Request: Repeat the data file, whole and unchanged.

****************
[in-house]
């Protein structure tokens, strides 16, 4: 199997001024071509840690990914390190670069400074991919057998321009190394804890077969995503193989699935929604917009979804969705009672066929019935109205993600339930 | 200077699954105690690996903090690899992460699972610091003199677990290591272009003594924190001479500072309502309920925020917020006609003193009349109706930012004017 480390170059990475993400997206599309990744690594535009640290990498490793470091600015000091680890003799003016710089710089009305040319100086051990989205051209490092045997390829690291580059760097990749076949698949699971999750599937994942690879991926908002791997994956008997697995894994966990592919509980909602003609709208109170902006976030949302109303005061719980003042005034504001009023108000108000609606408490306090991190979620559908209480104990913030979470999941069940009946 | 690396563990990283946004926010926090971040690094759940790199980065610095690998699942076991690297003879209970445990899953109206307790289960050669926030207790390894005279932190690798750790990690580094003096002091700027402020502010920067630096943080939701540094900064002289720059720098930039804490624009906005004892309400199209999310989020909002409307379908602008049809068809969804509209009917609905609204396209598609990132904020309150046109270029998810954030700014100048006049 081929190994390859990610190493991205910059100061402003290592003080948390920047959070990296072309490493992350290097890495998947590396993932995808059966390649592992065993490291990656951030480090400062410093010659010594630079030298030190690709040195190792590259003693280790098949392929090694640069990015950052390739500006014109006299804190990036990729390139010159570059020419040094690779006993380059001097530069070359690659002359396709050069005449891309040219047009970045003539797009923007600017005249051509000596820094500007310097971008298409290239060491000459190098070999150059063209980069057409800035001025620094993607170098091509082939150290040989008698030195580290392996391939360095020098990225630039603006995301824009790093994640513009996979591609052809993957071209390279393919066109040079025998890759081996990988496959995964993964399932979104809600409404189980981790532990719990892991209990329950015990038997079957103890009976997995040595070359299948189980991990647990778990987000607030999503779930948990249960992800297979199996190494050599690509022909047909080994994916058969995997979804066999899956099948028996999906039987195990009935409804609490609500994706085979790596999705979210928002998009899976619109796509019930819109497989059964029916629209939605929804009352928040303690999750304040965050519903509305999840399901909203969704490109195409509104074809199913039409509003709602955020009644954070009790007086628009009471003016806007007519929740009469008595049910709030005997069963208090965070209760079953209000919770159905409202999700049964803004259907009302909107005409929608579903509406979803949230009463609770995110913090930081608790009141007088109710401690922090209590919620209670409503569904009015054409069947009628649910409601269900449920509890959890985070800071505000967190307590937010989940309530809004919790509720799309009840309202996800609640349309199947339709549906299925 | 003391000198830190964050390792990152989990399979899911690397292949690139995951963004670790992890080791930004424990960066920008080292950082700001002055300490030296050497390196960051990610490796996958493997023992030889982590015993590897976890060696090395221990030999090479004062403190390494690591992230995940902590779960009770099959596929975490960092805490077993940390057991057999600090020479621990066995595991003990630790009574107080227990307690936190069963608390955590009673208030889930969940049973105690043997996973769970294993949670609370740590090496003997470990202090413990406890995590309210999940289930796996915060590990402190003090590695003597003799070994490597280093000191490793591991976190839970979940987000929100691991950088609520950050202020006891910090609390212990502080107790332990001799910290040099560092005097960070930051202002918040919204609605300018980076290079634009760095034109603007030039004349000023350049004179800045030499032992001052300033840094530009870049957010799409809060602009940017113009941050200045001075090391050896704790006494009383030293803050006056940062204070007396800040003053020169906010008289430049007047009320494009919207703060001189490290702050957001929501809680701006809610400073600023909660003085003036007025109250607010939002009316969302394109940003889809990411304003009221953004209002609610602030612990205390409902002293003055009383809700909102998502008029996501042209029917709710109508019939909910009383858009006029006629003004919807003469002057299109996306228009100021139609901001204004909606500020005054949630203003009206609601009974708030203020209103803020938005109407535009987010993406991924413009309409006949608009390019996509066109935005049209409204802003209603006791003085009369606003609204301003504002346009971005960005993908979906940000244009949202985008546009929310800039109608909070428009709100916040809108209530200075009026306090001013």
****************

[in-house]
């Protein structure tokens, strides 16, 4: 199997001024071509840690990914390190670069400074991919057998321009190394804890077969995503193989699935929604917009979804969705009672066929019935109205993600339930 | 200077699954105690690996903090690899992460699972610091003199677990290591272009003594924190001479500072309502309920925020917020006609003193009349109706930012004017 480390170059990475993400997206599309990744690594535009640290990498490793470091600015000091680890003799003016710089710089009305040319100086051990989205051209490092045997390829690291580059760097990749076949698949699971999750599937994942690879991926908002791997994956008997697995894994966990592919509980909602003609709208109170902006976030949302109303005061719980003042005034504001009023108000108000609606408490306090991190979620559908209480104990913030979470999941069940009946 | 690396563990990283946004926010926090971040690094759940790199980065610095690998699942076991690297003879209970445990899953109206307790289960050669926030207790390894005279932190690798750790990690580094003096002091700027402020502010920067630096943080939701540094900064002289720059720098930039804490624009906005004892309400199209999310989020909002409307379908602008049809068809969804509209009917609905609204396209598609990132904020309150046109270029998810954030700014100048006049 081929190994390859990610190493991205910059100061402003290592003080948390920047959070990296072309490493992350290097890495998947590396993932995808059966390649592992065993490291990656951030480090400062410093010659010594630079030298030190690709040195190792590259003693280790098949392929090694640069990015950052390739500006014109006299804190990036990729390139010159570059020419040094690779006993380059001097530069070359690659002359396709050069005449891309040219047009970045003539797009923007600017005249051509000596820094500007310097971008298409290239060491000459190098070999150059063209980069057409800035001025620094993607170098091509082939150290040989008698030195580290392996391939360095020098990225630039603006995301824009790093994640513009996979591609052809993957071209390279393919066109040079025998890759081996990988496959995964993964399932979104809600409404189980981790532990719990892991209990329950015990038997079957103890009976997995040595070359299948189980991990647990778990987000607030999503779930948990249960992800297979199996190494050599690509022909047909080994994916058969995997979804066999899956099948028996999906039987195990009935409804609490609500994706085979790596999705979210928002998009899976619109796509019930819109497989059964029916629209939605929804009352928040303690999750304040965050519903509305999840399901909203969704490109195409509104074809199913039409509003709602955020009644954070009790007086628009009471003016806007007519929740009469008595049910709030005997069963208090965070209760079953209000919770159905409202999700049964803004259907009302909107005409929608579903509406979803949230009463609770995110913090930081608790009141007088109710401690922090209590919620209670409503569904009015054409069947009628649910409601269900449920509890959890985070800071505000967190307590937010989940309530809004919790509720799309009840309202996800609640349309199947339709549906299925 | 003391000198830190964050390792990152989990399979899911690397292949690139995951963004670790992890080791930004424990960066920008080292950082700001002055300490030296050497390196960051990610490796996958493997023992030889982590015993590897976890060696090395221990030999090479004062403190390494690591992230995940902590779960009770099959596929975490960092805490077993940390057991057999600090020479621990066995595991003990630790009574107080227990307690936190069963608390955590009673208030889930969940049973105690043997996973769970294993949670609370740590090496003997470990202090413990406890995590309210999940289930796996915060590990402190003090590695003597003799070994490597280093000191490793591991976190839970979940987000929100691991950088609520950050202020006891910090609390212990502080107790332990001799910290040099560092005097960070930051202002918040919204609605300018980076290079634009760095034109603007030039004349000023350049004179800045030499032992001052300033840094530009870049957010799409809060602009940017113009941050200045001075090391050896704790006494009383030293803050006056940062204070007396800040003053020169906010008289430049007047009320494009919207703060001189490290702050957001929501809680701006809610400073600023909660003085003036007025109250607010939002009316969302394109940003889809990411304003009221953004209002609610602030612990205390409902002293003055009383809700909102998502008029996501042209029917709710109508019939909910009383858009006029006629003004919807003469002057299109996306228009100021139609901001204004909606500020005054949630203003009206609601009974708030203020209103803020938005109407535009987010993406991924413009309409006949608009390019996509066109935005049209409204802003209603006791003085009369606003609204301003504002346009971005960005993908979906940000244009949202985008546009929310800039109608909070428009709100916040809108209530200075009026306090001013």